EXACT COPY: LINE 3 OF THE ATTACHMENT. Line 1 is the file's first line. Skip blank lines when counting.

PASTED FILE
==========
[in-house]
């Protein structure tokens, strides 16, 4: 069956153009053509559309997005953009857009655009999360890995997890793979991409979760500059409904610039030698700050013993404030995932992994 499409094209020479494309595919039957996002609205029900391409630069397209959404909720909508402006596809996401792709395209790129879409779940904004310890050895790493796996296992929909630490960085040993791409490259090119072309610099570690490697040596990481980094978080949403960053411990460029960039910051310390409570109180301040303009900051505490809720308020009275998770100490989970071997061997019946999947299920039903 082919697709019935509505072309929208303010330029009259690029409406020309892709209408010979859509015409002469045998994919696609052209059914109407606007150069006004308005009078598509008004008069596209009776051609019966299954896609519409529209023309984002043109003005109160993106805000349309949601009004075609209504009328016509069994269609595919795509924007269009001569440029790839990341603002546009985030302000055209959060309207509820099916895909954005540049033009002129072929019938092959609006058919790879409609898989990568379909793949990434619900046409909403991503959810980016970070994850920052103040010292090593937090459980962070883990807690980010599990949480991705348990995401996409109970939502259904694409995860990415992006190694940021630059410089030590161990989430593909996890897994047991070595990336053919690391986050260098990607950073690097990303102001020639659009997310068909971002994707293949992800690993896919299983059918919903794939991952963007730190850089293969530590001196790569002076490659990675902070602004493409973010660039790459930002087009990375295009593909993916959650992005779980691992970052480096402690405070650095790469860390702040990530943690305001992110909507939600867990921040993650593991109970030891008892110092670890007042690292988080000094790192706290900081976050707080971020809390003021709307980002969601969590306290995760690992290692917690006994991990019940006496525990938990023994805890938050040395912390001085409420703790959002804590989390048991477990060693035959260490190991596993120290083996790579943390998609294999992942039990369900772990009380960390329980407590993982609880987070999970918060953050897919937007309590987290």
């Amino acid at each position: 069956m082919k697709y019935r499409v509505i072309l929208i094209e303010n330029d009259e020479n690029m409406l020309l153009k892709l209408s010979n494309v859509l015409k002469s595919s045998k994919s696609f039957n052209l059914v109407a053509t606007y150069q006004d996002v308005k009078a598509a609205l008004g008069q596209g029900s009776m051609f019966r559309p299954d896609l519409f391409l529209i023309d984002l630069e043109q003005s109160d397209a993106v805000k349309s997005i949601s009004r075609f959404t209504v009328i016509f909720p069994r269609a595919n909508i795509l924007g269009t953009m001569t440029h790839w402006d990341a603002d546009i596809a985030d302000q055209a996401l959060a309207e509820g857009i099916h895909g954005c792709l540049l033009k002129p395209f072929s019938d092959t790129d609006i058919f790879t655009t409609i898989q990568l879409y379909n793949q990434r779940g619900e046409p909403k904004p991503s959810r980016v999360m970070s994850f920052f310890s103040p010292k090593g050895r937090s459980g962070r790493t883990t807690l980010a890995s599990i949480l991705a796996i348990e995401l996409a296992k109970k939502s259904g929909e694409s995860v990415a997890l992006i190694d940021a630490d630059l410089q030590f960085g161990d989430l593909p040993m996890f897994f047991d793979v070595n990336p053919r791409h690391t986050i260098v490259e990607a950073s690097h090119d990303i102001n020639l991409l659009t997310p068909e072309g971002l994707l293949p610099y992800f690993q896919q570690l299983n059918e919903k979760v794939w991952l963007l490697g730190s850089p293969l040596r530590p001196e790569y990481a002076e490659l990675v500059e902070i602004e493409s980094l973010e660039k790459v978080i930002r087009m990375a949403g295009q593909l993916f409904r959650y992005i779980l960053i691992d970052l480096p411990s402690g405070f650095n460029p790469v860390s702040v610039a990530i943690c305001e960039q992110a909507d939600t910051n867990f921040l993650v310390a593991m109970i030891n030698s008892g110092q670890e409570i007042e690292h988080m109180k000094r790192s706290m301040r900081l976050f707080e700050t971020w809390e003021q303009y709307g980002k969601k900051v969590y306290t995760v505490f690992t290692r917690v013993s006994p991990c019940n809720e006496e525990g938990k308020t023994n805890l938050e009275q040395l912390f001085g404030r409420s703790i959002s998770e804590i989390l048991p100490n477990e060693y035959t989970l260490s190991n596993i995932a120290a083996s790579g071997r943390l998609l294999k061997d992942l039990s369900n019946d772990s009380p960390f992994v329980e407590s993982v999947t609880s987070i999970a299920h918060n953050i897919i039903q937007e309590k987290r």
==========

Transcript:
């Amino acid at each position: 069956m082919k697709y019935r499409v509505i072309l929208i094209e303010n330029d009259e020479n690029m409406l020309l153009k892709l209408s010979n494309v859509l015409k002469s595919s045998k994919s696609f039957n052209l059914v109407a053509t606007y150069q006004d996002v308005k009078a598509a609205l008004g008069q596209g029900s009776m051609f019966r559309p299954d896609l519409f391409l529209i023309d984002l630069e043109q003005s109160d397209a993106v805000k349309s997005i949601s009004r075609f959404t209504v009328i016509f909720p069994r269609a595919n909508i795509l924007g269009t953009m001569t440029h790839w402006d990341a603002d546009i596809a985030d302000q055209a996401l959060a309207e509820g857009i099916h895909g954005c792709l540049l033009k002129p395209f072929s019938d092959t790129d609006i058919f790879t655009t409609i898989q990568l879409y379909n793949q990434r779940g619900e046409p909403k904004p991503s959810r980016v999360m970070s994850f920052f310890s103040p010292k090593g050895r937090s459980g962070r790493t883990t807690l980010a890995s599990i949480l991705a796996i348990e995401l996409a296992k109970k939502s259904g929909e694409s995860v990415a997890l992006i190694d940021a630490d630059l410089q030590f960085g161990d989430l593909p040993m996890f897994f047991d793979v070595n990336p053919r791409h690391t986050i260098v490259e990607a950073s690097h090119d990303i102001n020639l991409l659009t997310p068909e072309g971002l994707l293949p610099y992800f690993q896919q570690l299983n059918e919903k979760v794939w991952l963007l490697g730190s850089p293969l040596r530590p001196e790569y990481a002076e490659l990675v500059e902070i602004e493409s980094l973010e660039k790459v978080i930002r087009m990375a949403g295009q593909l993916f409904r959650y992005i779980l960053i691992d970052l480096p411990s402690g405070f650095n460029p790469v860390s702040v610039a990530i943690c305001e960039q992110a909507d939600t910051n867990f921040l993650v310390a593991m109970i030891n030698s008892g110092q670890e409570i007042e690292h988080m109180k000094r790192s706290m301040r900081l976050f707080e700050t971020w809390e003021q303009y709307g980002k969601k900051v969590y306290t995760v505490f690992t290692r917690v013993s006994p991990c019940n809720e006496e525990g938990k308020t023994n805890l938050e009275q040395l912390f001085g404030r409420s703790i959002s998770e804590i989390l048991p100490n477990e060693y035959t989970l260490s190991n596993i995932a120290a083996s790579g071997r943390l998609l294999k061997d992942l039990s369900n019946d772990s009380p960390f992994v329980e407590s993982v999947t609880s987070i999970a299920h918060n953050i897919i039903q937007e309590k987290r």